I enjoy Yahtzee. I play several games a day on my tablet. I use a version that allows me to compete against the computer. Sometimes I win, sometimes I lose. I get especially frustrated when I put a 0 in Yahtzee and I roll one later in the game. I do that because I know the odds of a Yahtzee are not very good, so I figure I'm safe. I'm not always right.
The game was originally released in 1956 by Edwin Lowe who held the rights till 1973 when Milton Bradley bought them. In 1983, Hasbro purchased the rights but in all those years, it has been an extremely popular game. The game is said to be based on poker hands so there is a certain amount of probability involved with each roll.
Most of my students do not play Yahtzee. I'm not sure most even now the game or have heard of it. I would open with time set aside so students can play it and become more familiar with it before calculating any probabilities. I found this nice short video on You Tube showing how certain probabilities are calculated
The math department at Cornell University has a wonderful lesson on Yahtzee beginning by explaining the rules of the game. It goes into the strategies for successful play before completing 8 problems asking for probabilities of different situations. I don't know about you but I'm a bit rusty on certain types of probabilities but this lesson includes solutions and the math to get to the answer.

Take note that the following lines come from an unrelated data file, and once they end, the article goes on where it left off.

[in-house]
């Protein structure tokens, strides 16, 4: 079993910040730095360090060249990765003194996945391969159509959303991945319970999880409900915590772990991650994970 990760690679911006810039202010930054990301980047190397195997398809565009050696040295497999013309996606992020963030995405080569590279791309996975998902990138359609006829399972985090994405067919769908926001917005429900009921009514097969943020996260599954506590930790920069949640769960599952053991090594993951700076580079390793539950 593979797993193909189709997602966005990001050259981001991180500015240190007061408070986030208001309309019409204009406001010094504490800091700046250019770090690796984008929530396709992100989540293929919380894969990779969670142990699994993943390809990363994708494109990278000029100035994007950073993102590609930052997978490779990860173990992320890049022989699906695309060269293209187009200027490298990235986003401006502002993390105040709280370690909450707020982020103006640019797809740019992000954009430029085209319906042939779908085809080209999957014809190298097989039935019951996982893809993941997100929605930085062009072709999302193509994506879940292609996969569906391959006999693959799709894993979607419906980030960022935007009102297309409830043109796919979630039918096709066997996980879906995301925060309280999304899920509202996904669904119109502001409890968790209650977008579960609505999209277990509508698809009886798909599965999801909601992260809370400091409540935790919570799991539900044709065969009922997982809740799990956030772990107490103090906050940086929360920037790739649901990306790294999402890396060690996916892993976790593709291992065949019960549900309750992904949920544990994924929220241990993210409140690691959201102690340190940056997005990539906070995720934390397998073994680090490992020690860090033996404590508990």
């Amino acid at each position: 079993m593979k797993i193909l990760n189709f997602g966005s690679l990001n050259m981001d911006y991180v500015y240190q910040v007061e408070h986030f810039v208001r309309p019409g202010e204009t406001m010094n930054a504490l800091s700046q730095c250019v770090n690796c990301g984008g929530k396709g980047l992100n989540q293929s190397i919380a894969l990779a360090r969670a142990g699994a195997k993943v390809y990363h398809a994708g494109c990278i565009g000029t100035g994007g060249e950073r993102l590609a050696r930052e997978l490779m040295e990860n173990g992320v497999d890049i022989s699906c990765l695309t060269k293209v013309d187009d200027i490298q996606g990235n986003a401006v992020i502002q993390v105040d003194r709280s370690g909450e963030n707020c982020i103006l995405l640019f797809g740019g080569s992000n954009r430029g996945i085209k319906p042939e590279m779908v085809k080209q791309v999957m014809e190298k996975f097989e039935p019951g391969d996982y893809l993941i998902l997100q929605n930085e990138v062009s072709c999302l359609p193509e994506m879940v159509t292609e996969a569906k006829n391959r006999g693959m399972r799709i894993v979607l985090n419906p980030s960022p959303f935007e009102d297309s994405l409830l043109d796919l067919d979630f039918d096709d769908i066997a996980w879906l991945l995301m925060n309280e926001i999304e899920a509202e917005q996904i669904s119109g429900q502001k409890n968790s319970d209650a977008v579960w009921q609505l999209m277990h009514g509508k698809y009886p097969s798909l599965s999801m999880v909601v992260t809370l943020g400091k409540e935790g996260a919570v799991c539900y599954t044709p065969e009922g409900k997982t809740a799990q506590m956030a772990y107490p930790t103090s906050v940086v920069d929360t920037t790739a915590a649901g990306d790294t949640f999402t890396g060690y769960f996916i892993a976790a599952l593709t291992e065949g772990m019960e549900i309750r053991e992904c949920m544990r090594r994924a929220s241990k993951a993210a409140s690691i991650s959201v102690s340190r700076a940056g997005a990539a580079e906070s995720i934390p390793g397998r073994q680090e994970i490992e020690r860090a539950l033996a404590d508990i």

This lesson plan has everything needed to help students explore the probability of various combinations in Yahtzee so students learn more about calculating probabilities in general. It is geared for 6th grade but it could easily be used above or below that grade with a bit of tweaking.
Although this is not a lesson plan the explanations for finding certain probabilities is great because it breaks it down well. I like the way the author has explained the material.
I plan to teach this towards the end of the year and before I do anything on the actual lesson, I am going to have my students predict the odds of say a Yahtzee or three of a kind before they explore the actual probabilities. I believe my state requires students to make predictions and carry out experimental activities. This game makes a perfect item to create an actual experiment with predictions, finding data, etc.